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    How do you quantify this? It is certainly not true for axions or sterile neutrinos.

    You also have indirect searches for decay/annihilation products and collider experiments looking for missing transverse momenta and/or monojets/monophotons.
     
  7. Jun 27, 2017 #6
    Until its proven
     
  8. Jun 27, 2017 #7

    Orodruin

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    This is one the absolutely most common misconceptions about the empirical sciences. You can never "prove" a theory. You test it to check whether it continues being a goid description in regimes where it has not been tested yet or to accuracies at which it has not been tested before. If the prediction fails you need to revise the theory, which does not make it "false", it makes it a bad description in the new regime. It does not invalidate the use of the theory in regimes where it is known to be sufficiently accurate. If this was not the case we would not be using Newtonian gravity for anything today - but we do.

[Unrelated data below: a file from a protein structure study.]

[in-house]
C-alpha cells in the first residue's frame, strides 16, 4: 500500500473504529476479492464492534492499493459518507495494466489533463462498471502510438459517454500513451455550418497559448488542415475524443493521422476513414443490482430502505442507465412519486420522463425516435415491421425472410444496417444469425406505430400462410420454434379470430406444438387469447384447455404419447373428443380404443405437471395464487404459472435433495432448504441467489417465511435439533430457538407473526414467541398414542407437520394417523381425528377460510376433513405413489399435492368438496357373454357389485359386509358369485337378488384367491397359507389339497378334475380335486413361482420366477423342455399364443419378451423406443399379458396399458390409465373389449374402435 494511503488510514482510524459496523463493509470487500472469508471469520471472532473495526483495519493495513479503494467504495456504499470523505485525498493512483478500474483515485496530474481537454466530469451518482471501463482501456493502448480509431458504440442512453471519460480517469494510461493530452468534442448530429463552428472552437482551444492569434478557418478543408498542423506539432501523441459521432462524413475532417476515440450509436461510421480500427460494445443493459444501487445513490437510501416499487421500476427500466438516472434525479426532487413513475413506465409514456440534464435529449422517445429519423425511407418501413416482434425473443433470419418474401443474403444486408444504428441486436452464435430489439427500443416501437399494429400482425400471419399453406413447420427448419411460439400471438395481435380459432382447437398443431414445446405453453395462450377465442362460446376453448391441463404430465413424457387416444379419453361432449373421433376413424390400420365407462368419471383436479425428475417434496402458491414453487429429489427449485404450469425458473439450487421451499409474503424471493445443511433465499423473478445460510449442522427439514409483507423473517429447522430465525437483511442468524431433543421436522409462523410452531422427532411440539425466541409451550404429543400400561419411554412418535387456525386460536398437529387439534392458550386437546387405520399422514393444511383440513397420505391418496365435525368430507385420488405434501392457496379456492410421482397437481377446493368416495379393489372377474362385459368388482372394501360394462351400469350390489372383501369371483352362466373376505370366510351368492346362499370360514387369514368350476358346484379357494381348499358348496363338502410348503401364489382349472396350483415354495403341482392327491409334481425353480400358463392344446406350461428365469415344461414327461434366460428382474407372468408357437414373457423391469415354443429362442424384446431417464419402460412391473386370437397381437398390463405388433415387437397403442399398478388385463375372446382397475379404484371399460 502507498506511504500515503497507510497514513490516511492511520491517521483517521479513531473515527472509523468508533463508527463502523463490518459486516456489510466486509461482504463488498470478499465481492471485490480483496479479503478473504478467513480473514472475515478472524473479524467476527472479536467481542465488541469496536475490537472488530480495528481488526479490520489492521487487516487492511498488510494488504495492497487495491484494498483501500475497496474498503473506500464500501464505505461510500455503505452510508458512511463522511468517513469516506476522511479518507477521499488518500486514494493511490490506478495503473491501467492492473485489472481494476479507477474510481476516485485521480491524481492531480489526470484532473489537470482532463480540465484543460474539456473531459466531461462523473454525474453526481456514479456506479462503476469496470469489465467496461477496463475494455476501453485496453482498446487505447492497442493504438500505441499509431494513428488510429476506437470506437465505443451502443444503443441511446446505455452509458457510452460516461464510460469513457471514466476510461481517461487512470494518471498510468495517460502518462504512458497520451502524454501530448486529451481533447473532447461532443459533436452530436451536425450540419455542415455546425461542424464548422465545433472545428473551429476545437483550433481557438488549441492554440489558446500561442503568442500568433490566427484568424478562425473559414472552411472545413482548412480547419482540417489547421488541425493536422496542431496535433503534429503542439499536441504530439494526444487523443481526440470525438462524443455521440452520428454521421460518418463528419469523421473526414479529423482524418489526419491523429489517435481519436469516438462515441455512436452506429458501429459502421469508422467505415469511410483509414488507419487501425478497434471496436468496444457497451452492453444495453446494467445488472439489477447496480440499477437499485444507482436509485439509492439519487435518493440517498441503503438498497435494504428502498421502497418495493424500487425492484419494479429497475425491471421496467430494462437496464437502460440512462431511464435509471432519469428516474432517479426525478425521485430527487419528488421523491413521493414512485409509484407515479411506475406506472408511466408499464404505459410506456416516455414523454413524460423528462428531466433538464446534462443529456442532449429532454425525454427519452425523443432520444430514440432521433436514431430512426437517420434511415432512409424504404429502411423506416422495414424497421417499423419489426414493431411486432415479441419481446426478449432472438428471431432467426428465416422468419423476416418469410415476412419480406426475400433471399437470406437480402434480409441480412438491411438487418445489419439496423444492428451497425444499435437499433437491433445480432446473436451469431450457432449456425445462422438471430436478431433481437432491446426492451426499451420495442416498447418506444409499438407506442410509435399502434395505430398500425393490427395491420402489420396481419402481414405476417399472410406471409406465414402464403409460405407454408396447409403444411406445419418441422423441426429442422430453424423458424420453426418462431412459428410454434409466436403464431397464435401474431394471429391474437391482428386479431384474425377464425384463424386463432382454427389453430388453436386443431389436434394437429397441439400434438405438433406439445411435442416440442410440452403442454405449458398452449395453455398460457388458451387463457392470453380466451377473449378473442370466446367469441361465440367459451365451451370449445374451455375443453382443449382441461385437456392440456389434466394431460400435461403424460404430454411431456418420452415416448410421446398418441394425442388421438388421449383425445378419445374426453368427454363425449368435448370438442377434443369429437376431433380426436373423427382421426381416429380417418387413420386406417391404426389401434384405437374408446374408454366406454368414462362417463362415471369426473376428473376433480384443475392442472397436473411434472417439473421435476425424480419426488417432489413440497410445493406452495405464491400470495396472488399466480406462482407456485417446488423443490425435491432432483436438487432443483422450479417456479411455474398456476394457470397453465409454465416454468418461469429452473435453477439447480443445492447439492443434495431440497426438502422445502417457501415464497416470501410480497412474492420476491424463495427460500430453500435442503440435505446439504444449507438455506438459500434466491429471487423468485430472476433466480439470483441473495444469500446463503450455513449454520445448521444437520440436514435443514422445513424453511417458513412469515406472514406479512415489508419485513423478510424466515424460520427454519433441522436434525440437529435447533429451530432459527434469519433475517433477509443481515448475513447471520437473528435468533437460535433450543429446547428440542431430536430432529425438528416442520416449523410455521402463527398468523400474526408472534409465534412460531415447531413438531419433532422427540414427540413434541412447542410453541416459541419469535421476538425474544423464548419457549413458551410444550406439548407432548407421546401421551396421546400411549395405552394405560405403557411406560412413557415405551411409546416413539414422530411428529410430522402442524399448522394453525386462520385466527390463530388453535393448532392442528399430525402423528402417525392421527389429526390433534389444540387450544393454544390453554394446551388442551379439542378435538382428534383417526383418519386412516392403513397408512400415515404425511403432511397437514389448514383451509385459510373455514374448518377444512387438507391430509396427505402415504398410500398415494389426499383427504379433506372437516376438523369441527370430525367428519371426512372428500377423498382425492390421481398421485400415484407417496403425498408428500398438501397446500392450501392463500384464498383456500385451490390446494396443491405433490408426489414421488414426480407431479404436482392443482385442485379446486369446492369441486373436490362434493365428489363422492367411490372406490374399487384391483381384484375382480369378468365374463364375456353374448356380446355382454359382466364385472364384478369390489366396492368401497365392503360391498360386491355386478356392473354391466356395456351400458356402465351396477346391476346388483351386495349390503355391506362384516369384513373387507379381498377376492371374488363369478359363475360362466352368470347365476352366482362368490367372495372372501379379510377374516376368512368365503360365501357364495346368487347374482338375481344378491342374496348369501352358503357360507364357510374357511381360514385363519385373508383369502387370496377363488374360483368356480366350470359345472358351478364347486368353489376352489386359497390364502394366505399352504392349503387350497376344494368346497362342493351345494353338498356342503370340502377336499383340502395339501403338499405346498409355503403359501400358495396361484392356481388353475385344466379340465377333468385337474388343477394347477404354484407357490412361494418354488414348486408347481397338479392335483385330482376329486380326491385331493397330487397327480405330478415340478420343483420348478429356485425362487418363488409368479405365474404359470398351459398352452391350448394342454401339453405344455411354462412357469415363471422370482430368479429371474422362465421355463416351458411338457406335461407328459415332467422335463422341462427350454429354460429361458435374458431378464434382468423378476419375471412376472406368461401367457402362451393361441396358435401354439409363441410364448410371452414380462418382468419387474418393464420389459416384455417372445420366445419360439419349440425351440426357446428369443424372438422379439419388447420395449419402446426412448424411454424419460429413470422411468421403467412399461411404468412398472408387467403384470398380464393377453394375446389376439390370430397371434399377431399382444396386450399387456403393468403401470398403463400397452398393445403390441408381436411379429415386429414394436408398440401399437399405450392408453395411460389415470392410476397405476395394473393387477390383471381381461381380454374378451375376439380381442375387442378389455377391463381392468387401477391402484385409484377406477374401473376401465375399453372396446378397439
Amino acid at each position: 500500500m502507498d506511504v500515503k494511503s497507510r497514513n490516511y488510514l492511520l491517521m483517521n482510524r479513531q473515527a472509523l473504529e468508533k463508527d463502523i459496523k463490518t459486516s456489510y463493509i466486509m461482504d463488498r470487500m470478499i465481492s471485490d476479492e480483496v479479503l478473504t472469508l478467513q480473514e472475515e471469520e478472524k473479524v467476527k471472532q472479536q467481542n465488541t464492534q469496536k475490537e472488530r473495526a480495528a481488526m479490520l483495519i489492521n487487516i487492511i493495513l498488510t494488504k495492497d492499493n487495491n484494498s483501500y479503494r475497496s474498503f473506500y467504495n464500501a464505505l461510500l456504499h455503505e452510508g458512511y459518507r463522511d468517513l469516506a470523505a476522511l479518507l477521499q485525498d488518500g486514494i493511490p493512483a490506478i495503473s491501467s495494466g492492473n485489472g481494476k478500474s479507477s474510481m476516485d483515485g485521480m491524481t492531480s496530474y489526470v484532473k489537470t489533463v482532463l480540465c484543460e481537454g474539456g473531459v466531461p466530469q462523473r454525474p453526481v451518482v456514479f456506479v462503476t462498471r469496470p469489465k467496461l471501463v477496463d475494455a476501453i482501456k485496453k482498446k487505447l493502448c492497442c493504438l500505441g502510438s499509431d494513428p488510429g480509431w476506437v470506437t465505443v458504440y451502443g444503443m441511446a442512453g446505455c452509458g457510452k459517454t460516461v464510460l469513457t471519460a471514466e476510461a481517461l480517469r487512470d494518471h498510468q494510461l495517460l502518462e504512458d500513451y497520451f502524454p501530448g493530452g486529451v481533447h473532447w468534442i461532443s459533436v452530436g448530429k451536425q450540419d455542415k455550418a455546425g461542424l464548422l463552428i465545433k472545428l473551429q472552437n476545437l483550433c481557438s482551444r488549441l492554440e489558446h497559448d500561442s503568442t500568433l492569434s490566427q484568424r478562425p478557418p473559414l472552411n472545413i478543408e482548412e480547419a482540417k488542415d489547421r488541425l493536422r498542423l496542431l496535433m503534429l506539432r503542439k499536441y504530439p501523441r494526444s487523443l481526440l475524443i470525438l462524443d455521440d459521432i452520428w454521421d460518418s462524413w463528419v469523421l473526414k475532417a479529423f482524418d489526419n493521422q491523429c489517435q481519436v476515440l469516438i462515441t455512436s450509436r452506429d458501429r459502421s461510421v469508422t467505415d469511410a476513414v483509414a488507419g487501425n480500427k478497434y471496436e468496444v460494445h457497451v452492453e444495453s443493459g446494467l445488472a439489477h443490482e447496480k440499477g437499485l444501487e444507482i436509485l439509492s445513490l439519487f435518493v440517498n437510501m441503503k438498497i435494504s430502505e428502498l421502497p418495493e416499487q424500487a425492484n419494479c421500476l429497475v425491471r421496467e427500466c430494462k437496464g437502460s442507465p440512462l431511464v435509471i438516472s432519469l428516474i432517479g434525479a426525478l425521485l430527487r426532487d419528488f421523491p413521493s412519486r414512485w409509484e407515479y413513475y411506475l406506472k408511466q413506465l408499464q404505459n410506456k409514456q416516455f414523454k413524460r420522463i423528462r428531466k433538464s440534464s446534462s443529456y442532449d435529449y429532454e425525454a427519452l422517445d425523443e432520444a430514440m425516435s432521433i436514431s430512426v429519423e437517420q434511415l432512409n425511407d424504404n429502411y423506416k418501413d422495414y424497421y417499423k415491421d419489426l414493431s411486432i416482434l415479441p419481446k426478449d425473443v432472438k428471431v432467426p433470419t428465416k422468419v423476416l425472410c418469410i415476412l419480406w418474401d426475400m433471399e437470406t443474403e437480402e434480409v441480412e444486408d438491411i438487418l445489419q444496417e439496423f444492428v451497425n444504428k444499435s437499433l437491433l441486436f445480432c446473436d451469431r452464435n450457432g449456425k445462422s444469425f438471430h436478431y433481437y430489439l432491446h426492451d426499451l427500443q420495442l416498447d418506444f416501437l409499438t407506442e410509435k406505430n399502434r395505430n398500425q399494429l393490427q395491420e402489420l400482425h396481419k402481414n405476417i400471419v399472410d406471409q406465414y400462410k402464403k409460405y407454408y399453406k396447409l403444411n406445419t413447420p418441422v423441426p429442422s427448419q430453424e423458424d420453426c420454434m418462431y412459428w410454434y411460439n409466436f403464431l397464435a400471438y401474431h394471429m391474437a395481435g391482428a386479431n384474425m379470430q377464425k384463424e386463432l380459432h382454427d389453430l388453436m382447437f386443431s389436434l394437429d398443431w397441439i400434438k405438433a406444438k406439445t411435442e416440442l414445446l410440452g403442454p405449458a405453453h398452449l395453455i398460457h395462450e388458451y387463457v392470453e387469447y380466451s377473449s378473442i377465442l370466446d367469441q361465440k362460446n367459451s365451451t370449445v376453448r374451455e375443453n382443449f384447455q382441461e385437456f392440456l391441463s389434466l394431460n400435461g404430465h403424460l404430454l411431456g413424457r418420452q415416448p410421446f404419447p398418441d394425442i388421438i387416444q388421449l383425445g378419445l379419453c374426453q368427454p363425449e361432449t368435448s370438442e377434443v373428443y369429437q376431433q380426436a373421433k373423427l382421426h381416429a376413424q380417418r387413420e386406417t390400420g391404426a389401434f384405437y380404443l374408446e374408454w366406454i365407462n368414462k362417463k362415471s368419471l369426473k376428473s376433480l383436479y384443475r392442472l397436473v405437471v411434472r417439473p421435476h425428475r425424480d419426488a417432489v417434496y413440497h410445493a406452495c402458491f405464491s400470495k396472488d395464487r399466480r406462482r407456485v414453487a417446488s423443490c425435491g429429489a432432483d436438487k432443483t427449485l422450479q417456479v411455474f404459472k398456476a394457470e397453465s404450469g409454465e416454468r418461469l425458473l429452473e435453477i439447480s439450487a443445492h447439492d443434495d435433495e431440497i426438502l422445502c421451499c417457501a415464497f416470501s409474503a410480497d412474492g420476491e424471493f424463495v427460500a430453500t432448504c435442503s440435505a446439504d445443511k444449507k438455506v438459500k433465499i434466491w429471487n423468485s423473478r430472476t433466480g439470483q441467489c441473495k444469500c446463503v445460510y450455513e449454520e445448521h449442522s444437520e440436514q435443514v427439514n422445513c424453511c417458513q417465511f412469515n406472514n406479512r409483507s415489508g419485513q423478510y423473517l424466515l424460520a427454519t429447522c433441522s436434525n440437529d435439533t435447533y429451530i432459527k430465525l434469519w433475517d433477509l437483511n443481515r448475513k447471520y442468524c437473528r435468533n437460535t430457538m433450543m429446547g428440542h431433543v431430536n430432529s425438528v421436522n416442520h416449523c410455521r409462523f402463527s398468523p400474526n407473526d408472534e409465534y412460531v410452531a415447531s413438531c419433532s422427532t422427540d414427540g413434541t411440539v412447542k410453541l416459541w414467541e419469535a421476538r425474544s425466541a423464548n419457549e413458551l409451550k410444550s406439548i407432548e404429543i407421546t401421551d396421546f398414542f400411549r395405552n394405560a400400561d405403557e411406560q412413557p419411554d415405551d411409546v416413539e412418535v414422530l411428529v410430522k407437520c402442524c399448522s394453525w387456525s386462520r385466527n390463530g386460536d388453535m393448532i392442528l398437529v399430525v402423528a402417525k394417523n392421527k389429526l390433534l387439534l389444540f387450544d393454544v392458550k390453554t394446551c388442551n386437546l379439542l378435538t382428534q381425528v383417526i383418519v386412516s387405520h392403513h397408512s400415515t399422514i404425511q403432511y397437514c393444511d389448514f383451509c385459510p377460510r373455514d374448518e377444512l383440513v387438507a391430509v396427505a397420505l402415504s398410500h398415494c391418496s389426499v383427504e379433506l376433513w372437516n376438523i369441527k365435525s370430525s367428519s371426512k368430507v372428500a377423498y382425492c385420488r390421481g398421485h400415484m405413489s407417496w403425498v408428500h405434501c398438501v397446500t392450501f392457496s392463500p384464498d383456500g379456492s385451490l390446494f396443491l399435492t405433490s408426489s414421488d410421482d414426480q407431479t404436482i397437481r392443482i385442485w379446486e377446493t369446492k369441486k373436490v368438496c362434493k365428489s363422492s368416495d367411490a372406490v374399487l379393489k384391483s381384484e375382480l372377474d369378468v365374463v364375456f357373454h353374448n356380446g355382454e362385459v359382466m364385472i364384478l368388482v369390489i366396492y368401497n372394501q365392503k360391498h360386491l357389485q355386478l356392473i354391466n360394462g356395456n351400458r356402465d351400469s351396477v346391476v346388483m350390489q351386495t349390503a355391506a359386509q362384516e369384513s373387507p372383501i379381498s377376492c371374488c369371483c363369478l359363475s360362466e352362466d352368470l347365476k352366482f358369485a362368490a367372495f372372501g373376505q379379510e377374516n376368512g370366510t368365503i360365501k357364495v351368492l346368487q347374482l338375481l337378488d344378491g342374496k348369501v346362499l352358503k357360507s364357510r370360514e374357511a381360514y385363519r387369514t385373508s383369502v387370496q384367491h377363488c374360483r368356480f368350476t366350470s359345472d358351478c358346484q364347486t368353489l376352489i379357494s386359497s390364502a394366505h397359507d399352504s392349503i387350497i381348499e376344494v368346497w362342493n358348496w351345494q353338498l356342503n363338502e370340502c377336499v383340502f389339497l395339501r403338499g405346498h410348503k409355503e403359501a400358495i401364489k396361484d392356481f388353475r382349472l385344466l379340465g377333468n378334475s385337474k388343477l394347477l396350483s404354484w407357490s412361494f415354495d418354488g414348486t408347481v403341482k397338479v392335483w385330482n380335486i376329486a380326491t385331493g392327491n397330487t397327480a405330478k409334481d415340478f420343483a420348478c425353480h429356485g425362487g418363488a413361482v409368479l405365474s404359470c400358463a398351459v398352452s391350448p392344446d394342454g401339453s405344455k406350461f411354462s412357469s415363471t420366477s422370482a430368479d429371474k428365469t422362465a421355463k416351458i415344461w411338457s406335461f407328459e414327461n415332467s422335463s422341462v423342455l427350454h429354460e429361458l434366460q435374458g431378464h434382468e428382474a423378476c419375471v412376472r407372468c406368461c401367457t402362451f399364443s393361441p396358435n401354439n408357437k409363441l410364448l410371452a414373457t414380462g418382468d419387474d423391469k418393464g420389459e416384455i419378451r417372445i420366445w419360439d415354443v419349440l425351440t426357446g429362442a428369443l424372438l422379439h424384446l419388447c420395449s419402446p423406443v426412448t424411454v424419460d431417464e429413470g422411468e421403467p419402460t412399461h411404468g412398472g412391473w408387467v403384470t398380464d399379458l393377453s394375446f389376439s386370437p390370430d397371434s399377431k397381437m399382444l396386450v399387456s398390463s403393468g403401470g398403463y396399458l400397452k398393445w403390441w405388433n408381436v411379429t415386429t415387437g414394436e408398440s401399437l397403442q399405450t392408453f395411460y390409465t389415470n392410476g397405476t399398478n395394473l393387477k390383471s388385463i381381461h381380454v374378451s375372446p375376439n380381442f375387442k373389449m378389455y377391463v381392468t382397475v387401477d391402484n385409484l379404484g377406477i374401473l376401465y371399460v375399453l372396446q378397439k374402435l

9. Jun 27, 2017 #8

    kimbyd

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    The Wikipedia article has a good summary of the attempts at detecting dark matter:
    https://en.wikipedia.org/wiki/Dark_matter#Detection_of_dark_matter_particles

    There's some more detail at the linked article for WIMPs:
    https://en.wikipedia.org/wiki/Weakly_interacting_massive_particles#Direct_detection

    The basic idea is that what they're looking for in these searches is an unexpected interaction, typically with an atomic nucleus. They're looking for energy coming out of the experiment that they didn't see go into it, and for that energy to correspond to a particle of a specific mass. So far there's been nothing definitive, but we've only barely started to probe the expected sensitivity required to detect dark matter.